- pg 7: was innocent of any crime, <-- why would this matter? The count is clearly evil so why would the kid think he would care about the law

- pg 8: Saint Gabriel <-- so this isn't other world fantasy, it's Western European post-Christianity fantasy?

- his escape didn't have any really particularly clever elements to it. I'd have liked to have seen a bit more plot involved before he got away

I suppose he's directing that sentiment to Ercole more so, which he sees as somewhat less evil than the count and more just blindingly subservient. But you're right, obviously the count and Ercole wouldn't give a crap about the law.

Well, it's not entirely western European post-christianity fantasy, but it's something along those lines. @C_Vallion made some great points about this. I had it in my mind that this world is sort of a post-apocolyptic earth that had to start from scratch. I also had it that Saint Gabriel was one of the founders of the Four-fold Kingdom and a powerful mage. He and his siblings sacrificed themselves to seal a power under the kingdom while simultaneously creating a barrier around it. But Gabriel and his siblings over the years have been conflated into one Martyr that the Southern fold worship. It's sort of a half-baked idea, and I think it would help tremendously if I changed the character's name to be less overtly Catholic, seeing as there's the Archangel Gabriel.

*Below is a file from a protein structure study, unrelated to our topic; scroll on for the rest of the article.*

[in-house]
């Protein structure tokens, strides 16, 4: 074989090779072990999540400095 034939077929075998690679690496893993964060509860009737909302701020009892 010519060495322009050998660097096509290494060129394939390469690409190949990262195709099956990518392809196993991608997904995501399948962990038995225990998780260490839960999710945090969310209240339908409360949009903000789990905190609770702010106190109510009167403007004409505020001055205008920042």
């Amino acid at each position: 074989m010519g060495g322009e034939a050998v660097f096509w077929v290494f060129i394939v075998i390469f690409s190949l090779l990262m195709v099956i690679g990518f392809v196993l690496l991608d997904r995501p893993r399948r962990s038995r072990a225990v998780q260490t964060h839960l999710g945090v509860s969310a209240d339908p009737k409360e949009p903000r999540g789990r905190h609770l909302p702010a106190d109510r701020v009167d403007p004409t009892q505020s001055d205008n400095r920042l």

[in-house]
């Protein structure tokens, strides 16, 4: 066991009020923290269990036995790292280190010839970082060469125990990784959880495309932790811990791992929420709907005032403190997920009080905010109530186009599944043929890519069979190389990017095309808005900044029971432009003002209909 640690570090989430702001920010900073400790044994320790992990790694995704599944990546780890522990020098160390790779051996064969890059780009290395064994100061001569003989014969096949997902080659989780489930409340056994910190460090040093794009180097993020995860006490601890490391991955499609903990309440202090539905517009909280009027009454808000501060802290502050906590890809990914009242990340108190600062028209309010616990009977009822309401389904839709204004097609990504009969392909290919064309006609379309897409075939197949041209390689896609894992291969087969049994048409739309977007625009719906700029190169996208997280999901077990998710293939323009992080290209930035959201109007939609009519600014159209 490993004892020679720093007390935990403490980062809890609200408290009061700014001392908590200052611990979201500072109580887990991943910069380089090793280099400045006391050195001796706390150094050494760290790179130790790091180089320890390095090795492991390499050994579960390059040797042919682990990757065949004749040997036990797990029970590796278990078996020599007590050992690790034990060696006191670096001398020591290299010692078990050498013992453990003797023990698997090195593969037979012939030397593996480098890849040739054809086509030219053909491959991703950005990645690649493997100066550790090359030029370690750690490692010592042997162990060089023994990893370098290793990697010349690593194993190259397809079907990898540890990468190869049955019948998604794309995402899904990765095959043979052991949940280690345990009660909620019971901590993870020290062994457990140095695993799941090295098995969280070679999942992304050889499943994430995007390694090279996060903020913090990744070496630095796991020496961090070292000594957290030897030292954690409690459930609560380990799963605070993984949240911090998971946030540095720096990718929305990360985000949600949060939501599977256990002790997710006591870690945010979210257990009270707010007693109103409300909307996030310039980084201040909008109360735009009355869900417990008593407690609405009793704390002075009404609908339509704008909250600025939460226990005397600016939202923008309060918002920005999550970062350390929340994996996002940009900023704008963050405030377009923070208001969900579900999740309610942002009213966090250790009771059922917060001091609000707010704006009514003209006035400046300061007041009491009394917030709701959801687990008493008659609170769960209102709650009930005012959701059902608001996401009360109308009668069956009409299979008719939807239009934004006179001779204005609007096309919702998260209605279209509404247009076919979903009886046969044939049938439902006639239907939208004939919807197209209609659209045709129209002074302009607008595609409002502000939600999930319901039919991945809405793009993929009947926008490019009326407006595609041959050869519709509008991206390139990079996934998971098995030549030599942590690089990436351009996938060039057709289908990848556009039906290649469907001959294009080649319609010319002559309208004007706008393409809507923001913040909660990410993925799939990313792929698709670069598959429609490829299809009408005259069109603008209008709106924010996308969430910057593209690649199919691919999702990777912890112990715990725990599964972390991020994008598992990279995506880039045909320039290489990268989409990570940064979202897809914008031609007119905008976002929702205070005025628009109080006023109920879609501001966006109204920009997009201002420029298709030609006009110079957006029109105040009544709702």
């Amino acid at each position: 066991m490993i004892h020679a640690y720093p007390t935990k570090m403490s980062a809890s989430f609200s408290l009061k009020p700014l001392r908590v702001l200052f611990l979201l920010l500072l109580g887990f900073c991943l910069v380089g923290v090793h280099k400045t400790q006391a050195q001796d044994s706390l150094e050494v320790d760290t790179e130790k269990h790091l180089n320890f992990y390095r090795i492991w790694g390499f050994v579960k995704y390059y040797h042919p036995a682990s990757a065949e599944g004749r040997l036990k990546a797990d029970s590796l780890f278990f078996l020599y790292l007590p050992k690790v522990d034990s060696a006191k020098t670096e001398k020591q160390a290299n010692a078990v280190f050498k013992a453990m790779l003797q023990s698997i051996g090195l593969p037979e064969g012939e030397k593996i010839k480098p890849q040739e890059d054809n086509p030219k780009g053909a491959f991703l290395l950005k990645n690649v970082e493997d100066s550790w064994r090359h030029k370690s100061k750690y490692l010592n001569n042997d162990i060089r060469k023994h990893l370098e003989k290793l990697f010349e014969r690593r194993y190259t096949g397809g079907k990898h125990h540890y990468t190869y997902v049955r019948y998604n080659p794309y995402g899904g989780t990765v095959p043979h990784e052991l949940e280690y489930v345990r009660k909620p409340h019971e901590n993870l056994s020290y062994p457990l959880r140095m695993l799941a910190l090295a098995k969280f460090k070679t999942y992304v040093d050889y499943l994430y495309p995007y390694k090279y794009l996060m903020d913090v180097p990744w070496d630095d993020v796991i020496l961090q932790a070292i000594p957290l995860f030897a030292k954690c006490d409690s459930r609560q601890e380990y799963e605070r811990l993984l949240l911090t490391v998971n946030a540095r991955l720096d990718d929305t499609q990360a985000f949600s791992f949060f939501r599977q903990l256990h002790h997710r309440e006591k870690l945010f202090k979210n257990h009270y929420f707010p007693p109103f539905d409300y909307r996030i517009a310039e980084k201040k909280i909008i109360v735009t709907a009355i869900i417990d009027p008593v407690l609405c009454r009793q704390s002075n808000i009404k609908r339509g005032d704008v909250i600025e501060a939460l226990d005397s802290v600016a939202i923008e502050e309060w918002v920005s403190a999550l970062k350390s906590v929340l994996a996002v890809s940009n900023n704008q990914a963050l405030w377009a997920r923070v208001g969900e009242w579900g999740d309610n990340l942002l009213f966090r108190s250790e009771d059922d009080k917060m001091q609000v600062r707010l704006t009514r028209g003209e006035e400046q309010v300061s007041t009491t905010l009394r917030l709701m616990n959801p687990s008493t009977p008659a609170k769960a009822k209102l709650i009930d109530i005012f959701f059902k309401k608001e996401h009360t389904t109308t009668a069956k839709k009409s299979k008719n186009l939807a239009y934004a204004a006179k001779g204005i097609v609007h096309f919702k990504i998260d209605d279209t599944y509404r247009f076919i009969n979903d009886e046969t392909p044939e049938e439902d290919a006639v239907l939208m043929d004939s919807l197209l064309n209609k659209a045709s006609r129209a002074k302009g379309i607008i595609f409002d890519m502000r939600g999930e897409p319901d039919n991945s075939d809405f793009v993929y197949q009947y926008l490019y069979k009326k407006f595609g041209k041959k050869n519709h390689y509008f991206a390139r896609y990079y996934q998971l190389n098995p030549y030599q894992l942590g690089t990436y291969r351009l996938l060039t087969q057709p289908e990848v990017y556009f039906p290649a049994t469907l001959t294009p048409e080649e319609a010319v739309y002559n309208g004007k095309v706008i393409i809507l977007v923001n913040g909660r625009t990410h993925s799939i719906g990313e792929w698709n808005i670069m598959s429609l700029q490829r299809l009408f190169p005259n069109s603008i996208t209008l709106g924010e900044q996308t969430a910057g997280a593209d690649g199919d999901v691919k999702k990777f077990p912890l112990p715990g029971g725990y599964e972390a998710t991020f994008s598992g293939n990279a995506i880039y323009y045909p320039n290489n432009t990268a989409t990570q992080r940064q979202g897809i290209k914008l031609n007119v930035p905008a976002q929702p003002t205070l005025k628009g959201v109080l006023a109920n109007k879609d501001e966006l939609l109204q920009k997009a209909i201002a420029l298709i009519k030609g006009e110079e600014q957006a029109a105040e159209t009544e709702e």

I agree the escape could be much more clever. I'll need to get back to the drawing board to consider how the escape could be more clever, the jail scenes less lengthy, an added element of global stakes, and less 2-dimensional motivations for the characters. Thanks for all your helpful observations!

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12 hours ago, C_Vallion said:

1       There’s a much better sense of actual danger through the potential execution and the escape, but the ability to just run away is surprising.  Weren’t there walls and gates?  Did all of the guards show up weighed down by full battle armor for the execution of a malnourished seventeen year old? It seems like it would take more cleverness for him to get away.